By Panos Kouvelis, Olin Business School, Washington University in St. Louis, USA, firstname.lastname@example.org | Ling Dong, Olin Business School, Washington University in St. Louis, USA, email@example.com | Danko Turcic, Olin Business School, Washington University in St. Louis, USA, firstname.lastname@example.org
This special issue, which surveys the most recent research in integrated risk management for supply chains, is motivated by the success of the third “Supply Chain Finance & Risk Management Workshop,” which was held at the Olin Business School of Washington University in St. Louis, on May 14-15, 2017. The Editors wanted a more timely access to the latest research on supply chain finance and supply chain risk management. It is well-known, that due to review process lead times, articles published in traditional journals can take 2 to 3 years. The idea of producing an edited volume, which would include the latest articles on the topics above appealed not only to the workshop participants but also to other active members of the iFORM (Interface of Finance, Operations, and Risk Management) research community. Foundations and Trends in Technology, Information and Operations Management provides an ideal outlet for such a volume.
Integrated Risk Management in Supply Chains examines supply chain risk management. The increased interest in the topic is due to a number of factors including the increased volatility of commodity prices and exchange rates, recent natural disasters, and the increased importance of multinational corporations. The motivation for risk management comes from a variety of sources: financial distress costs, managerial incentives, and other important reasons discussed in the remainder of this book. Understanding the motives is important because they provide insights into which risks should be managed and how a firm’s risk management operations should be organized.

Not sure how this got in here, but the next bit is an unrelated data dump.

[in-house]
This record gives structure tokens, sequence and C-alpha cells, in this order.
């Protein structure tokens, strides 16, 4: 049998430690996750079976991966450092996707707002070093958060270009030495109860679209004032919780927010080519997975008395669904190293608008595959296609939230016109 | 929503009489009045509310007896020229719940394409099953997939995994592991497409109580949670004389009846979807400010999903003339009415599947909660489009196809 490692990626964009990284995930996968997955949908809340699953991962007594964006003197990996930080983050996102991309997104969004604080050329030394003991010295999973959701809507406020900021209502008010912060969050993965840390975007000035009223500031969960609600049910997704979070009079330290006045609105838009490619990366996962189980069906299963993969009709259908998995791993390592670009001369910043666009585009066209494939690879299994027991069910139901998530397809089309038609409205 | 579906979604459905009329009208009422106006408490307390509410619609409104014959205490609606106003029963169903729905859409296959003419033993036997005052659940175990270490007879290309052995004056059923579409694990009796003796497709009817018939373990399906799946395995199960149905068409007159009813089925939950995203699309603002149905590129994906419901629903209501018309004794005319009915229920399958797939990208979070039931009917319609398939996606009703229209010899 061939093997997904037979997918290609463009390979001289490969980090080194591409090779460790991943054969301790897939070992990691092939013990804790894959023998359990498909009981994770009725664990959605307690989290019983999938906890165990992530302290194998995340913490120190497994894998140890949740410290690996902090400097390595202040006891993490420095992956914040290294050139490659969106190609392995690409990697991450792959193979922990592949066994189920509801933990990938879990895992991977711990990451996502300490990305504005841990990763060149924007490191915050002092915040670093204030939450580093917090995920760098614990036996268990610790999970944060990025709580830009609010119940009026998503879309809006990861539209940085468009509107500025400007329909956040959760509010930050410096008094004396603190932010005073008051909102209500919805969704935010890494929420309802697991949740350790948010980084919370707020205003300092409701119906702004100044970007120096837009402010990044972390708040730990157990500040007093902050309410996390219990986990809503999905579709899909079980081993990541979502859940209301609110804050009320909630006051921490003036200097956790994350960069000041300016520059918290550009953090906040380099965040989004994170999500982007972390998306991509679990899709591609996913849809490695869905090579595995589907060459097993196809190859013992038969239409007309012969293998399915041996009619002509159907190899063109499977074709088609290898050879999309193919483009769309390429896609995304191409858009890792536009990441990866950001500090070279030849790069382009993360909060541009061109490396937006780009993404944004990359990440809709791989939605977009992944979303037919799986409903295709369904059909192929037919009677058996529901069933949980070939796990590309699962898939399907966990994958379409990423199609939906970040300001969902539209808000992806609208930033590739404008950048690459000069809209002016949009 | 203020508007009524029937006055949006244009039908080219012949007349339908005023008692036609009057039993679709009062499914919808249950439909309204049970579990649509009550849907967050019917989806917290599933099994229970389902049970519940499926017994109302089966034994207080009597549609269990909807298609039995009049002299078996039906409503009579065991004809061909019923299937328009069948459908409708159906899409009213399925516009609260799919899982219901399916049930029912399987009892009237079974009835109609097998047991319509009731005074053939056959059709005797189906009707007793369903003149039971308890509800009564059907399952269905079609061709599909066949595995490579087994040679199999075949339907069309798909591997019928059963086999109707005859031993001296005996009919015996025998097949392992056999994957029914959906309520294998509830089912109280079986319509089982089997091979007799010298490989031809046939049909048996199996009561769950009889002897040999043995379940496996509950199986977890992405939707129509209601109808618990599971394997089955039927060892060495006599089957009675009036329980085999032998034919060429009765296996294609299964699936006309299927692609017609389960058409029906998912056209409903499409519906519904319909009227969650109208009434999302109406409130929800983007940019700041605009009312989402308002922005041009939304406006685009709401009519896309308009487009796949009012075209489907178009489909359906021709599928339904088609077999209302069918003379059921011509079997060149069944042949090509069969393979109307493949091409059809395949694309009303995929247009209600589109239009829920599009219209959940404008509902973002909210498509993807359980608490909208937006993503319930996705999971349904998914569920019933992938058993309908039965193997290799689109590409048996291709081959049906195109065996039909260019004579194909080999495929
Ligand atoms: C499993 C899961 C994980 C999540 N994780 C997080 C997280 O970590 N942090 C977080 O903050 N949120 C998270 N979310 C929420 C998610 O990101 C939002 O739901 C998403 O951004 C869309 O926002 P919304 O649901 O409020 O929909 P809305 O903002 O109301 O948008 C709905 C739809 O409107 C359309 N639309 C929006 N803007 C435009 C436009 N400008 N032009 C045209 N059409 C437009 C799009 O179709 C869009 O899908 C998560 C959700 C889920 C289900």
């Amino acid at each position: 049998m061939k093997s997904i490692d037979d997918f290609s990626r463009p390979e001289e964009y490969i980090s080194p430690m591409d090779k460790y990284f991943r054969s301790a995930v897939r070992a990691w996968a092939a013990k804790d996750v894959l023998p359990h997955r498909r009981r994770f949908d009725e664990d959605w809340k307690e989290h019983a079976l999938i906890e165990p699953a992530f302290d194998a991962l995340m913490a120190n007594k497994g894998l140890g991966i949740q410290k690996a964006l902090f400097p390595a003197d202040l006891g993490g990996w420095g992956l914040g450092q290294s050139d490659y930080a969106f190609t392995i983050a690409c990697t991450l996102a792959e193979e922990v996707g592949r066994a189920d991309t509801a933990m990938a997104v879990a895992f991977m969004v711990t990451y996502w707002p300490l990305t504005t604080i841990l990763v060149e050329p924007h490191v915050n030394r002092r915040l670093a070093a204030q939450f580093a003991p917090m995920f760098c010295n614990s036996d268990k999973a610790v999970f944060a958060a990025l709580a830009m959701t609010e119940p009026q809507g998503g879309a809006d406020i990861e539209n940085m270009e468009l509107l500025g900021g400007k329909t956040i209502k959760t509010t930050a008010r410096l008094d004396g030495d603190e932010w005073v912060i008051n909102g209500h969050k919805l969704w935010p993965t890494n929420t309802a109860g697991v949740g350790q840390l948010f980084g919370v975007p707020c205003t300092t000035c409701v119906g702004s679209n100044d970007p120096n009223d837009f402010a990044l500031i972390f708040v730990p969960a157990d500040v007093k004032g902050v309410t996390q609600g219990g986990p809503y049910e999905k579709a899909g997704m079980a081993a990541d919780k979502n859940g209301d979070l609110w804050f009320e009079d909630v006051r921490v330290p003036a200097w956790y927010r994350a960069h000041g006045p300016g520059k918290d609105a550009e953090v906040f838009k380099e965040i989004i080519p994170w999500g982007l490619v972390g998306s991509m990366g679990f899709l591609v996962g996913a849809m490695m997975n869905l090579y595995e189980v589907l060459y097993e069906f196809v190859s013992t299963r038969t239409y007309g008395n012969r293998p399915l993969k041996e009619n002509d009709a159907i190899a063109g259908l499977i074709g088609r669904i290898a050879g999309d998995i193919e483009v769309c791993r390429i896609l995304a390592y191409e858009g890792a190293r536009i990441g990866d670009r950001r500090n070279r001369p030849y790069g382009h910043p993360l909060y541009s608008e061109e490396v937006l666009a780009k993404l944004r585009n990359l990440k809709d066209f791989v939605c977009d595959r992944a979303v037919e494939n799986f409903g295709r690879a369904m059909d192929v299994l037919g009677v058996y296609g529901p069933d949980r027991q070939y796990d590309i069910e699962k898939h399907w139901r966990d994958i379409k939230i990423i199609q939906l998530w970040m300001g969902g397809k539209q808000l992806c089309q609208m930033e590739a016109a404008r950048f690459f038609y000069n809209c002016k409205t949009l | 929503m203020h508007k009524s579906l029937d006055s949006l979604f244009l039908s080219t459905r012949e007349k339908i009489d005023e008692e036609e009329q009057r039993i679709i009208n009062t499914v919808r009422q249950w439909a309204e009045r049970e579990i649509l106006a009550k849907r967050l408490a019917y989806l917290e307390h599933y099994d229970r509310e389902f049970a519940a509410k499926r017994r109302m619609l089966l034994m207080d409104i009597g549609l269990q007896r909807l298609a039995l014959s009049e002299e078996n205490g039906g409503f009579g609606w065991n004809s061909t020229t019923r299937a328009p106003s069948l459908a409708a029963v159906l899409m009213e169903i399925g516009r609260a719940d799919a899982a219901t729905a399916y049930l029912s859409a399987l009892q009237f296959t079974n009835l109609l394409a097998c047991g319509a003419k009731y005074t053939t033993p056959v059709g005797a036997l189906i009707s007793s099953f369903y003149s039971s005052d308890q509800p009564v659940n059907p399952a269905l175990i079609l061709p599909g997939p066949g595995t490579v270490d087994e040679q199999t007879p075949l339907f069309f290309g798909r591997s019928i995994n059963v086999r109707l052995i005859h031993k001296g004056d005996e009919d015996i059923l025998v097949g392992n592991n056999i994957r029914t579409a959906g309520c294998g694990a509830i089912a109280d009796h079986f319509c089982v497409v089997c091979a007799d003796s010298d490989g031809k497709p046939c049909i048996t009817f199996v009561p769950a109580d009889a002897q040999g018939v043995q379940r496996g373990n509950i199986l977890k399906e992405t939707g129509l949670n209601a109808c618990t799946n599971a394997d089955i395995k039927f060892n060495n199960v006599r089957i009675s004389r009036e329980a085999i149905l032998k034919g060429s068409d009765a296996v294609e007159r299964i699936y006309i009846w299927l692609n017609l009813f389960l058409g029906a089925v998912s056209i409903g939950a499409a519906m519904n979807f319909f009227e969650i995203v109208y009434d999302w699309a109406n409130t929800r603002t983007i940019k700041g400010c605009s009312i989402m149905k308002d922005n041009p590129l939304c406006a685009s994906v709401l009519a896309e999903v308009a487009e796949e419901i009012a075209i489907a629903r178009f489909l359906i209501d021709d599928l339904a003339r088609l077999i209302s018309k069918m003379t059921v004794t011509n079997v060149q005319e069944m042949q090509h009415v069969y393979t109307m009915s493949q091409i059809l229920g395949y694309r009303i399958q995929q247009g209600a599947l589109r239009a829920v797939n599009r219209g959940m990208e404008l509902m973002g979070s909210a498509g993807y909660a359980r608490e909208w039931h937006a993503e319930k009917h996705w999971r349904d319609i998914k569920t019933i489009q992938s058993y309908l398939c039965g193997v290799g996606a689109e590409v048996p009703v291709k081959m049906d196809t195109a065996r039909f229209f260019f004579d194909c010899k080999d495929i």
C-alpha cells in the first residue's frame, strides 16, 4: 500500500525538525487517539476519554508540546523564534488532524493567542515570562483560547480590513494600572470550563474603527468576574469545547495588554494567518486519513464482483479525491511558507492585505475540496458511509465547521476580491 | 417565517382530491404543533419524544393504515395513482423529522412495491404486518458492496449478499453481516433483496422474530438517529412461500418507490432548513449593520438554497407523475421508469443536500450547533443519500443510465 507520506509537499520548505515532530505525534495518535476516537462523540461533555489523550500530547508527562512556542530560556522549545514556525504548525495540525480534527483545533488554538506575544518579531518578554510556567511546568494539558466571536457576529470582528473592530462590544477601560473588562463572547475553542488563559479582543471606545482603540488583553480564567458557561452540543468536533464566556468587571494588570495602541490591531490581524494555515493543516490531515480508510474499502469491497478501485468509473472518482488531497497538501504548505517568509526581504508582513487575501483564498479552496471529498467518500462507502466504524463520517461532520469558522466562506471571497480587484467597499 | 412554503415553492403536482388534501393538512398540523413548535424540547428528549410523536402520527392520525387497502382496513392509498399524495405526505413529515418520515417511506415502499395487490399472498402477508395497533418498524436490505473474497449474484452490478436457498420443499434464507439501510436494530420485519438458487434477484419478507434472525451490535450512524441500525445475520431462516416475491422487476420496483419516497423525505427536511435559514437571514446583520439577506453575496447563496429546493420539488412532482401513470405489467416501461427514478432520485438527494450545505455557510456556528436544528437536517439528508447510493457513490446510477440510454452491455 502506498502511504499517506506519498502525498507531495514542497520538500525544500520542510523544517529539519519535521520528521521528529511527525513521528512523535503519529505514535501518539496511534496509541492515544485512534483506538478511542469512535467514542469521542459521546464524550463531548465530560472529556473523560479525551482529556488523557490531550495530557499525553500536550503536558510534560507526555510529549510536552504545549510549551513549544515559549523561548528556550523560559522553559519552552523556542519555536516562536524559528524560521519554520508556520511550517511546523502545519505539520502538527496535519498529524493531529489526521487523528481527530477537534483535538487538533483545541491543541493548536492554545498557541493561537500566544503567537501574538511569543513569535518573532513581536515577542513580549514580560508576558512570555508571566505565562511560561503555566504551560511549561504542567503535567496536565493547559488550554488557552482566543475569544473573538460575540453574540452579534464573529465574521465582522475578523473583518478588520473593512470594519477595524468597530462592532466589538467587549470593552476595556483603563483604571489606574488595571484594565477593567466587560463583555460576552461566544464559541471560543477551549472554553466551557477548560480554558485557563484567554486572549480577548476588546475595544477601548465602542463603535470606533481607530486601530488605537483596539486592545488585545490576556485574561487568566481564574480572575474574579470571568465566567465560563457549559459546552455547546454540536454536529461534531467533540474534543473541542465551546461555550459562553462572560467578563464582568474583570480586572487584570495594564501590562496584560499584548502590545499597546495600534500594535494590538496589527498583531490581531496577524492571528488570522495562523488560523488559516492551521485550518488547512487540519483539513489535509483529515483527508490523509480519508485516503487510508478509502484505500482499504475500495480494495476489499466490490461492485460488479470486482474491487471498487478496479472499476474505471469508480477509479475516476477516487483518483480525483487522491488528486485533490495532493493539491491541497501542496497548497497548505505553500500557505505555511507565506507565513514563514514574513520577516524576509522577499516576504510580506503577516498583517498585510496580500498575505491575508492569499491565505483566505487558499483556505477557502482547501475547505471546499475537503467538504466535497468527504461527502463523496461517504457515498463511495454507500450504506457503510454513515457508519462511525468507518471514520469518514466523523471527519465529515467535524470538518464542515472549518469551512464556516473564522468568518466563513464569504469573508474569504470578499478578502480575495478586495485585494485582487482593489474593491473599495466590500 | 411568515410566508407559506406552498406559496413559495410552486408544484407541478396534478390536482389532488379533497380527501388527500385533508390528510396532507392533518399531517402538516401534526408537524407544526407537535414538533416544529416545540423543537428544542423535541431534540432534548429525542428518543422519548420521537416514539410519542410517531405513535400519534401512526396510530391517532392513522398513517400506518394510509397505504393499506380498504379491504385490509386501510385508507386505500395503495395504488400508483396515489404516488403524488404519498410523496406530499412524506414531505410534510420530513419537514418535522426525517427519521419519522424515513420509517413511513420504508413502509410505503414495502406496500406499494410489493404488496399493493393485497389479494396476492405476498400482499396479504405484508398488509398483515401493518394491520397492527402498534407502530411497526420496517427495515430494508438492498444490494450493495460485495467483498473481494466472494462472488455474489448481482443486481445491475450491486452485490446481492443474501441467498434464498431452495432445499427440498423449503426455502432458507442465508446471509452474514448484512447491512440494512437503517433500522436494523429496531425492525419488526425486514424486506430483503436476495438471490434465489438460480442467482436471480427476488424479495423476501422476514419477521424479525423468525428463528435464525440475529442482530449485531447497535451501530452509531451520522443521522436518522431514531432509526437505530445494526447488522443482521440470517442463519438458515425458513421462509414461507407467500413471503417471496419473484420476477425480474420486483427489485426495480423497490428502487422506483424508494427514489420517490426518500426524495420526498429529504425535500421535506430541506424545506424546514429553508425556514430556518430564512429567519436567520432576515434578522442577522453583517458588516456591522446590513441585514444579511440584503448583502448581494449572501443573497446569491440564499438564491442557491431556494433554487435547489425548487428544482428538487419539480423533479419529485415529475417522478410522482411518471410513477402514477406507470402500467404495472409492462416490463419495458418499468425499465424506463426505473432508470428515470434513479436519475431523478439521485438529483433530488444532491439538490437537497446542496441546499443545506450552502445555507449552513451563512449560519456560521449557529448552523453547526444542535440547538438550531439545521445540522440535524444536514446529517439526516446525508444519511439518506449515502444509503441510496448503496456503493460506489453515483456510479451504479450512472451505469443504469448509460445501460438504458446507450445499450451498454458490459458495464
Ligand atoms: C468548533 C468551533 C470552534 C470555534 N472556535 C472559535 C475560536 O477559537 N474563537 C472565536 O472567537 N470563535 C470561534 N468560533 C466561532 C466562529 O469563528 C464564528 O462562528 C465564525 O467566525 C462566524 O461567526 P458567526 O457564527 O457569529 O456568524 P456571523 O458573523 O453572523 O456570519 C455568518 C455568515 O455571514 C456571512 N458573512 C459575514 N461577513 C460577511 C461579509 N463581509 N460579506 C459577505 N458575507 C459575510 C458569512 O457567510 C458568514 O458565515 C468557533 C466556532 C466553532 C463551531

The first part examines Buffering Supply Chain Risk with Operational Flexibility and deals with uncertainty in the form of routine variability, which includes fluctuations in demand. Part 2 reviews Supply Disruption. Both the preponderance of natural disasters and huge economic swings can cause extreme challenges across the supply chains. Although these types of risks are rare, they are highly consequential and buffering is insufficient to mitigate them. Instead, firms facing these risks must engage in contingency planning and must maintain redundancies in the system. This is why contingency planning is on the interface of operations and finance. Part 3 looks at Commodity Price Risks, which includes five papers on managing price risks – the first three papers are fundamental in that they ask “when” and “how” firms should manage price risks with hedging and how hedging affects operating policy and the remaining two papers examine the best practices in specific industries.
Foundations and Trends® in Technology, Information and Operations Management, Volume 11, Issue 1-2 Special Issue: Integrated Risk Management in Supply Chains
See the other articles that are also part of this special issue.